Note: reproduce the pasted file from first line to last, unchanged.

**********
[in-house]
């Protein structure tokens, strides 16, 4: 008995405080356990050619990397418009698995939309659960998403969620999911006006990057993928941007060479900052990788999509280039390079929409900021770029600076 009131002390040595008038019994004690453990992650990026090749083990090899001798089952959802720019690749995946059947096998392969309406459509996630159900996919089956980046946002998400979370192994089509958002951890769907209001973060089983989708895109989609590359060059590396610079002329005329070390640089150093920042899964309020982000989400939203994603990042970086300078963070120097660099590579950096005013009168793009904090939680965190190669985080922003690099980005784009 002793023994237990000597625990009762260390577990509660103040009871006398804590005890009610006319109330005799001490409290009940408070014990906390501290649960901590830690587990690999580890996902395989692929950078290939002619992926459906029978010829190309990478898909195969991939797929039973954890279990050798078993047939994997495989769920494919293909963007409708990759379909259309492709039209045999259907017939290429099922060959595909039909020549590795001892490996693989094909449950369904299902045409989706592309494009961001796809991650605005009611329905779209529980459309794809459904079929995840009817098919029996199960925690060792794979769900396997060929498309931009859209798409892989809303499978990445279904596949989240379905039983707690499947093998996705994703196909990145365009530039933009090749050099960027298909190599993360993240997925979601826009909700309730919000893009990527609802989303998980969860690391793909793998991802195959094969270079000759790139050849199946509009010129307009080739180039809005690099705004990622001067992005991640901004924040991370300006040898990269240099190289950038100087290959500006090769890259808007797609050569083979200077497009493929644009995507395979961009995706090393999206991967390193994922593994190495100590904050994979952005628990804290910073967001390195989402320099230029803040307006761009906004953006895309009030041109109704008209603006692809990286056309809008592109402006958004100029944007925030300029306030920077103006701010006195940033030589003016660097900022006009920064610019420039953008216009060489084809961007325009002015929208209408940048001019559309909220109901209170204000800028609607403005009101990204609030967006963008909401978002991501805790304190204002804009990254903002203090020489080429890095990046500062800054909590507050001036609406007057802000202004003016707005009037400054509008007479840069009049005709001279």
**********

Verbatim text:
[in-house]
């Protein structure tokens, strides 16, 4: 008995405080356990050619990397418009698995939309659960998403969620999911006006990057993928941007060479900052990788999509280039390079929409900021770029600076 009131002390040595008038019994004690453990992650990026090749083990090899001798089952959802720019690749995946059947096998392969309406459509996630159900996919089956980046946002998400979370192994089509958002951890769907209001973060089983989708895109989609590359060059590396610079002329005329070390640089150093920042899964309020982000989400939203994603990042970086300078963070120097660099590579950096005013009168793009904090939680965190190669985080922003690099980005784009 002793023994237990000597625990009762260390577990509660103040009871006398804590005890009610006319109330005799001490409290009940408070014990906390501290649960901590830690587990690999580890996902395989692929950078290939002619992926459906029978010829190309990478898909195969991939797929039973954890279990050798078993047939994997495989769920494919293909963007409708990759379909259309492709039209045999259907017939290429099922060959595909039909020549590795001892490996693989094909449950369904299902045409989706592309494009961001796809991650605005009611329905779209529980459309794809459904079929995840009817098919029996199960925690060792794979769900396997060929498309931009859209798409892989809303499978990445279904596949989240379905039983707690499947093998996705994703196909990145365009530039933009090749050099960027298909190599993360993240997925979601826009909700309730919000893009990527609802989303998980969860690391793909793998991802195959094969270079000759790139050849199946509009010129307009080739180039809005690099705004990622001067992005991640901004924040991370300006040898990269240099190289950038100087290959500006090769890259808007797609050569083979200077497009493929644009995507395979961009995706090393999206991967390193994922593994190495100590904050994979952005628990804290910073967001390195989402320099230029803040307006761009906004953006895309009030041109109704008209603006692809990286056309809008592109402006958004100029944007925030300029306030920077103006701010006195940033030589003016660097900022006009920064610019420039953008216009060489084809961007325009002015929208209408940048001019559309909220109901209170204000800028609607403005009101990204609030967006963008909401978002991501805790304190204002804009990254903002203090020489080429890095990046500062800054909590507050001036609406007057802000202004003016707005009037400054509008007479840069009049005709001279």